|The first issue of The Billboard Advertiser|
We know Billboard today as a music magazine, but when it was launched in 1894 it was a circus magazine. At the time the circus was the biggest form of entertainment in the country. Atlas Obscura tells all in Number One With A Bullet: The Rise of the Billboard Hot 100:
According to a history written by his grandson, Roger S. Littleford, Jr., the founder of Billboard, William H. “Bill” Donaldson, built the magazine to serve an entirely different need. Donaldson worked for the family business, a Newport, Kentucky-based lithography shop that churned out advertisements and posters for the circuses, fairs, and other traveling shows that criss-crossed the country. Donaldson realized that most of his clients—the managers and owners who ordered the posters, and, especially, the billstickers tasked with staying one step ahead of the shows and pasting the posters to every available surface—lacked permanent addresses, and thus were unable to communicate with each other.
In 1894, Donaldson started to spend his nights and weekends putting together Billboard Advertising, a trade publication dedicated to gathering all the news that might be relevant to his more itinerant peers. The first issue, published that November, had eight pages of relevant tidbits, laid out in columns like “Bill Room Gossip” and “The Indefatigable And Tireless Industry of the Bill Poster.” Now the “advertisers, poster printers, bill posters, advertising agents, and secretaries of fairs,” as the issue categorized them, could pick up a magazine at a newsstand anywhere in the country and know what to expect on the opposite coast.
This is the first #1 tune on the first Billboard Hit Parade in 1936
Over the years as the entertainment industry expanded, so did Billboard's coverage of it; from sheet music, to plays, to movies, to musicals, to radio, to recorded music, to downloads. It was all a natural progression to follow what was popular in 'Merkin entertainment and technology. The WikiWackyWoo picks up the story:
On January 4, 1936, Billboard magazine published its first music hit parade. The first Music Popularity Chart was calculated in July 1940. A variety of song charts followed, which were eventually consolidated into the Hot 100 by mid-1958. The Hot 100 currently combines single sales, radio airplay, digital downloads, and streaming activity (including data from YouTube and other video sites). All of the Billboard charts use this basic formula. What separates the charts is which stations and stores are used; each musical genre has a core audience or retail group. Each genre's department at Billboard is headed up by a chart manager, who makes these determinations.
For many years, a song had to be commercially available as a single to be considered for any of the Billboard charts. At the time, instead of using Nielsen SoundScan or Nielsen Broadcast Data Systems (BDS), Billboard obtained its data from manual reports filled out by radio stations and stores. According to the 50th Anniversary issue of Billboard, prior to the official implementation of SoundScan tracking in November 1991, many radio stations and retail stores removed songs from their manual reports after the associated record labels stopped promoting a particular single. Thus songs fell quickly after peaking and had shorter chart lives. In 1990, the country singles chart was the first chart to use SoundScan and BDS. They were followed by the Hot 100 and the R&B chart in 1991. Today, all of the Billboard charts use this technology.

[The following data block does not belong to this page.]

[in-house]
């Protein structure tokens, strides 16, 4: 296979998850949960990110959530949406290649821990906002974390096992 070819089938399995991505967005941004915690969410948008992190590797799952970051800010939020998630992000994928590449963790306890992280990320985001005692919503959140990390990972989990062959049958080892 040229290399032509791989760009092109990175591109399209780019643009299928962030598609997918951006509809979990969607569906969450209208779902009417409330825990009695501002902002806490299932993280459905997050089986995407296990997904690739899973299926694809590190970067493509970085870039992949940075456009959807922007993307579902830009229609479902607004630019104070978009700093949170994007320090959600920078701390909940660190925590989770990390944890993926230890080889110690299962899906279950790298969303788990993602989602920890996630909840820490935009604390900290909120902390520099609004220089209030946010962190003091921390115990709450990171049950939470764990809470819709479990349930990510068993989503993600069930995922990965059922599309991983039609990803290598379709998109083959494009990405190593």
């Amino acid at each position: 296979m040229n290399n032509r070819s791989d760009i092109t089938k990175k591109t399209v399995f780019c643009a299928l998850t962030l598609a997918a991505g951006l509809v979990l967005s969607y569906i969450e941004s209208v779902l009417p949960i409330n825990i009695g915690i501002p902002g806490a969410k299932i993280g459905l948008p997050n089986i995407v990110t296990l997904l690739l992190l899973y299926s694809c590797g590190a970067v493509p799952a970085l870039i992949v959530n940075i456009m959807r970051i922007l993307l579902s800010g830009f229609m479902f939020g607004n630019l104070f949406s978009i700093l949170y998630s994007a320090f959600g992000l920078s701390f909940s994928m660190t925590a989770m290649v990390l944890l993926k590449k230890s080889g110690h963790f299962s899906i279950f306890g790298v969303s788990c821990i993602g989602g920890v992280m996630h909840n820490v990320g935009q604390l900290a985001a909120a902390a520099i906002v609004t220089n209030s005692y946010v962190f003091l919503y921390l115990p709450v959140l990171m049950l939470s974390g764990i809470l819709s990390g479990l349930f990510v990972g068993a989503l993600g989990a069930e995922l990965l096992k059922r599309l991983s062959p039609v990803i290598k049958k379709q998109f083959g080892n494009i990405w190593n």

IRONY ALERT: When I worked at Island Records Canada, I promoted this tune
There was a time in my life when I lived -- literally -- and died -- figuratively -- by the Billboard charts. When I worked for Island Records Canada as a Promotion Rep, I spent hours with each new issue of Billboard, trying to discern trends the same way astrologists look for signs in their charts.
Trying to get Bob Marley played on FM radio in Canada was a nearly impossible feat at the time. This was when Rastaman Vibration was just released. It was such an uphill struggle because few people even knew who Bob Marley was and Reggae still confused a lot of people. I told people it was just like Rock and Roll, except the beat didn't go KUH-thunk, KUH-thunk. It went Thunk-kuh, Thunk-kuh.
We badgered one radio station in Canada after another to add Marley to their playlists, with almost no luck whatsoever. Only the odd campus radio station were sold on Marley's power as an artist.
CHUM-FM was the station we worked on the hardest because it was the biggest station in the country. Consequently it was a leader among Canadian radio stations. CHUM's music committee consisted of Benji Karsh and Brian Masters. They hated Marley. Week after week, we'd pitch them Bob Marley. Each week we'd send them photostatic copies of charts from around the world, showing which radio stations were smart enough to jump on the Bob Marley bandwagon. Every week they just laughed. Finally one week they said, "We won't play this until it charts in Billboard."
A few weeks later Rastaman Vibrations finally appeared on the Billboard chart. We were able to go back to CHUM-FM and make them eat those words. From that day on Bob Marley was heard on CHUM-FM. Later I was amused to hear them pretend to have discovered Bob Marley, even though they had to be dragged kicking and screaming all the way.